When we started P4, we were so focused on gathering audio and video recordings that we admittedly ignored a huge resource of slam history: CHAPBOOKS! Who would have thought that the number of chapbooks we have now collected would now log in at over 500???
The P4 Blog
Ladies and Gentlemen, announcing the Bucky Sinister Chapbook Collection!
When spoken word superstar Sarah Kay was teenage poet, absorbing the poetry and cutting her teeth around the slam venues of New York City, her father, Jeff Kay, would accompany her to the shows. But as much as Jeff loved to watch his daughter perform, he often found that his daughter's poetry moved him so much that he spent too much of each evening watching through his tears.
I'm proud to announce that P4 has reached an important milestone! While cataloging materials into our database this afternoon, I added our 1,000th item! That's a cool grand of CDs, DVDs, Books, Chapbooks, digital video items, etc. And of course, that number represents tens of thousands of individual poems and performances.
Many of you probably saw this poem, which went viral this past week. It's by Royce Mann, who is an 8th Grader. At just 14 years old, he sports a passion and a voice that would be the envy of many of his adult contemporaries in the slam world.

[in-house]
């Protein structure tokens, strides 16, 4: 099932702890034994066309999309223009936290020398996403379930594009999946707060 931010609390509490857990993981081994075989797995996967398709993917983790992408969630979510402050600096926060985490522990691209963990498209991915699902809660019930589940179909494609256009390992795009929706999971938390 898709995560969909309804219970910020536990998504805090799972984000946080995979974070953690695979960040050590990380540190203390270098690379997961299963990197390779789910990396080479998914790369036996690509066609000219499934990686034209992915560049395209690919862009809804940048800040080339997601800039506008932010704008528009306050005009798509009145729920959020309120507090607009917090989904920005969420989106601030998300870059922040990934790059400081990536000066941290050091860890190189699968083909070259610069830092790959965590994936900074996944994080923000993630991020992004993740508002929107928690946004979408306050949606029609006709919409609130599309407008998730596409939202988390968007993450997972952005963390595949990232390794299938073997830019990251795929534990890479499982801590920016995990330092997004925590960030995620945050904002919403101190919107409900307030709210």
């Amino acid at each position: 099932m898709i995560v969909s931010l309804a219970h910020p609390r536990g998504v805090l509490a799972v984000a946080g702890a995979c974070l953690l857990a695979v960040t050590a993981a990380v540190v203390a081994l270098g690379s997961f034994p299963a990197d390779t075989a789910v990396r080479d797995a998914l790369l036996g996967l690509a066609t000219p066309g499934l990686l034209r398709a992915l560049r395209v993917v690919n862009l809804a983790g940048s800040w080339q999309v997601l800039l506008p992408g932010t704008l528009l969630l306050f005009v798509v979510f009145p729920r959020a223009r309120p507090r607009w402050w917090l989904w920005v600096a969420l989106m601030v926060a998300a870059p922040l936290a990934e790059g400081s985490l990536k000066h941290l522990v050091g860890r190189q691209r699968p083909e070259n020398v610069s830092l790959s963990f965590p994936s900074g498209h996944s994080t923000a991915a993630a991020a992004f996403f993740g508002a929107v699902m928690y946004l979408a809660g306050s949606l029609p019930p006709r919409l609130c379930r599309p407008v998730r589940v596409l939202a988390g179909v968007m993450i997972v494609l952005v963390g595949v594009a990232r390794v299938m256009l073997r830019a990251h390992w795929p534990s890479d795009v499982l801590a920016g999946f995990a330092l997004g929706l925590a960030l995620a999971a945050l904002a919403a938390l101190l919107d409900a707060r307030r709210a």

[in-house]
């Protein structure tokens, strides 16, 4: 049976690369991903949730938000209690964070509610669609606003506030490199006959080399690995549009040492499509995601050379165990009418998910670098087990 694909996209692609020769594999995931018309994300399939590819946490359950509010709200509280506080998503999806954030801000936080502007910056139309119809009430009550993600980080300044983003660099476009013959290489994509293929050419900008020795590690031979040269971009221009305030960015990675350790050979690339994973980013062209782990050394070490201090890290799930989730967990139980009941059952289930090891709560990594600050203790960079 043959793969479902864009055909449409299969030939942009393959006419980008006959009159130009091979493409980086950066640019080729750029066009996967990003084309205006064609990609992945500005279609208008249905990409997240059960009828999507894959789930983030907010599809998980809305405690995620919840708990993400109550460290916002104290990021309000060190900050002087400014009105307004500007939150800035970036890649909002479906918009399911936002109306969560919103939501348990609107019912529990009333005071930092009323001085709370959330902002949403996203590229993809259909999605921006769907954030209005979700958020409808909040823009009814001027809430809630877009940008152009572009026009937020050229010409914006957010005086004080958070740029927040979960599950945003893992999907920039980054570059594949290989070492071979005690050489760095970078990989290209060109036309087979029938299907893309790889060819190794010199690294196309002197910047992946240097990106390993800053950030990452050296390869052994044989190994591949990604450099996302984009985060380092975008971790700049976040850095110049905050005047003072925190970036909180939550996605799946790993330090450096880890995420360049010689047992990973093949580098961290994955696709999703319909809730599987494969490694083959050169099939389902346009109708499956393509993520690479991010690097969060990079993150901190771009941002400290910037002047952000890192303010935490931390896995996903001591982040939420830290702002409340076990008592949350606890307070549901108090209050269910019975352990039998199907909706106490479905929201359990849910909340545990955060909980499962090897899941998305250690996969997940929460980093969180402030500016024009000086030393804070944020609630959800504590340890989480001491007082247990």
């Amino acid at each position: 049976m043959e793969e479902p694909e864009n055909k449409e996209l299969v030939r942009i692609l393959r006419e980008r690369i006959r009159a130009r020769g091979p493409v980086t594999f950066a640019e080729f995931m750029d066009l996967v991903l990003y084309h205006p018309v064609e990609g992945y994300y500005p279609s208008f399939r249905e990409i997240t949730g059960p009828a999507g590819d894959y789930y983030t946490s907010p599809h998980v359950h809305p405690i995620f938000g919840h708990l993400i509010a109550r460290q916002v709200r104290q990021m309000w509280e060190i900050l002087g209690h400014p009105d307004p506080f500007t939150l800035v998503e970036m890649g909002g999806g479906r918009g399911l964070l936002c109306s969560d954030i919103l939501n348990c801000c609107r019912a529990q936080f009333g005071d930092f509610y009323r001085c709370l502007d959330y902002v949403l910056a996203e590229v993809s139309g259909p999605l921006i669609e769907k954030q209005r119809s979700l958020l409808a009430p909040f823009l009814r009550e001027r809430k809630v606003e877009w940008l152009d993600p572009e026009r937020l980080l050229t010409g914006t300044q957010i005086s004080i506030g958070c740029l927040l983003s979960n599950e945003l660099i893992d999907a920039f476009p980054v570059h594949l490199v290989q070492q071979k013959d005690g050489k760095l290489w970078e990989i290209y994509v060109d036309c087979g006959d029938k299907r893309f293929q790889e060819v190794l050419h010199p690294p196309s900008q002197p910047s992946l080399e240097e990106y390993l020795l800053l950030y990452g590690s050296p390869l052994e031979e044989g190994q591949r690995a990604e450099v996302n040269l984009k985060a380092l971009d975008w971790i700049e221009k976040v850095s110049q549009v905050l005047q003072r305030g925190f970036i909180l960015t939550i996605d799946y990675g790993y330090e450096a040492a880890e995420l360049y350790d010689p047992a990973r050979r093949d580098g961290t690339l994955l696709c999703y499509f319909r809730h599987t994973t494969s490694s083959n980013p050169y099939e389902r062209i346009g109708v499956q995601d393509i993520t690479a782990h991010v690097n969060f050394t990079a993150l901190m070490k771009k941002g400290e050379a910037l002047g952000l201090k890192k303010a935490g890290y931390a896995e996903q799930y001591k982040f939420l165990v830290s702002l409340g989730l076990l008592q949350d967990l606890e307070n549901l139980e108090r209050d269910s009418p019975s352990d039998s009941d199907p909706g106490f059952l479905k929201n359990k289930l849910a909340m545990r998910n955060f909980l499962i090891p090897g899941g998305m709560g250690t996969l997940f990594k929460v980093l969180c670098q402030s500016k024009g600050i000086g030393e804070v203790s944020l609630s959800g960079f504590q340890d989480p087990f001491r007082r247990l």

"Five months after forming their slam poetry group, Muslim Girls Making Change is competing this week in the Brave New Voices international youth poetry slam competition in Washington, D.C. 'We write poems about things that we can't keep inside of ourselves anymore, things that we care about', said Kirin Waqar, 16, of South Burlington [VT], whose parents are from Pakistan. ... 'We will never be white only pretend to be. We hide behind big mirrors and lies unsure of who we really are. African American or the other way around? Pakistani first, American?', they say.
Today we'd like to highlight the work of our friend Charlie Rossiter over at Poetry Spoken Here, a wonderful online resource for the finest poetry, read and performed. And let's start with his most recent blog entry, where he explores the work of our current Poet Laureate, Juan Felipe Herrera, through a performance poetry lens. Charlie writes:
We (as least one of us) just returned from a performance of Nice Fish, a play by Mark Rylance and Louis Jenkins "drawn from the words of Louis Jenkins." The program contained a Jenkins poem titled "The Prose Poem":